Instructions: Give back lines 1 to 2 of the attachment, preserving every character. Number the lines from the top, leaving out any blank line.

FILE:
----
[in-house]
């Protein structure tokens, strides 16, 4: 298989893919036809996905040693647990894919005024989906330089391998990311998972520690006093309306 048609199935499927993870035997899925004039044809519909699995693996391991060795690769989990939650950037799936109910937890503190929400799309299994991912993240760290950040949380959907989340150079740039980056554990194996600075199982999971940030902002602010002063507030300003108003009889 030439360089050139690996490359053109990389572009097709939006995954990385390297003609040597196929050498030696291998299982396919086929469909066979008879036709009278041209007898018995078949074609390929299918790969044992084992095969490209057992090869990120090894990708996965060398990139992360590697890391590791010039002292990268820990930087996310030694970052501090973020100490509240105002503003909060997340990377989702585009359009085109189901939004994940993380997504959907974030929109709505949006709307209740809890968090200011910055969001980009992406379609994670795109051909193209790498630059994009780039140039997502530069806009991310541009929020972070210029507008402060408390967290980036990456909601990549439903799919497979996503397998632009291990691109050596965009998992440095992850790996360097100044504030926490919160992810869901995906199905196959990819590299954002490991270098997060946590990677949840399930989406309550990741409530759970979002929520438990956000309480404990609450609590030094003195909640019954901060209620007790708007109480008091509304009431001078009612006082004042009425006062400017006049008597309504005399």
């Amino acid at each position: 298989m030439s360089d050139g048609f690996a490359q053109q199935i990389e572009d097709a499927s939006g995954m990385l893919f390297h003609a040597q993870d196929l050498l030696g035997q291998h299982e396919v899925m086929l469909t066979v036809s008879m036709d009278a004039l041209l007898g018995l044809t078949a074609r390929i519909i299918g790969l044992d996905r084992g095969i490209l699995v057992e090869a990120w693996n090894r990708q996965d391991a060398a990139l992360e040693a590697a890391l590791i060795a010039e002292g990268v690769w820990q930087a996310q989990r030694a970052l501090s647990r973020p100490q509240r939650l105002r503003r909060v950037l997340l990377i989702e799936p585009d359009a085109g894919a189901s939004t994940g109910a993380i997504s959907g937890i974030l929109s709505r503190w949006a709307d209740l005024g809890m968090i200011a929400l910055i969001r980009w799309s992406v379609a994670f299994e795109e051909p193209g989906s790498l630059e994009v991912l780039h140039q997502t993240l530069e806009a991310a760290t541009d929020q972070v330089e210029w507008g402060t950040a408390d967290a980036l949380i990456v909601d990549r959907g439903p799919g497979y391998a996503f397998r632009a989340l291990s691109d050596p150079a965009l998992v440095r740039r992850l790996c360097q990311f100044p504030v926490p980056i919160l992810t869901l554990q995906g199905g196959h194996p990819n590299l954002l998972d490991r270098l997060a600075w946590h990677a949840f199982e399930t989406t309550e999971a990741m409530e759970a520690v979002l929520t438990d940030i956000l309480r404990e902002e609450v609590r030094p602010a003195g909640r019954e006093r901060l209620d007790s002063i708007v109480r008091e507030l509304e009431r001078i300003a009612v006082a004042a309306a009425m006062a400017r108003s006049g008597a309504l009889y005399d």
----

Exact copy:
[in-house]
């Protein structure tokens, strides 16, 4: 298989893919036809996905040693647990894919005024989906330089391998990311998972520690006093309306 048609199935499927993870035997899925004039044809519909699995693996391991060795690769989990939650950037799936109910937890503190929400799309299994991912993240760290950040949380959907989340150079740039980056554990194996600075199982999971940030902002602010002063507030300003108003009889 030439360089050139690996490359053109990389572009097709939006995954990385390297003609040597196929050498030696291998299982396919086929469909066979008879036709009278041209007898018995078949074609390929299918790969044992084992095969490209057992090869990120090894990708996965060398990139992360590697890391590791010039002292990268820990930087996310030694970052501090973020100490509240105002503003909060997340990377989702585009359009085109189901939004994940993380997504959907974030929109709505949006709307209740809890968090200011910055969001980009992406379609994670795109051909193209790498630059994009780039140039997502530069806009991310541009929020972070210029507008402060408390967290980036990456909601990549439903799919497979996503397998632009291990691109050596965009998992440095992850790996360097100044504030926490919160992810869901995906199905196959990819590299954002490991270098997060946590990677949840399930989406309550990741409530759970979002929520438990956000309480404990609450609590030094003195909640019954901060209620007790708007109480008091509304009431001078009612006082004042009425006062400017006049008597309504005399």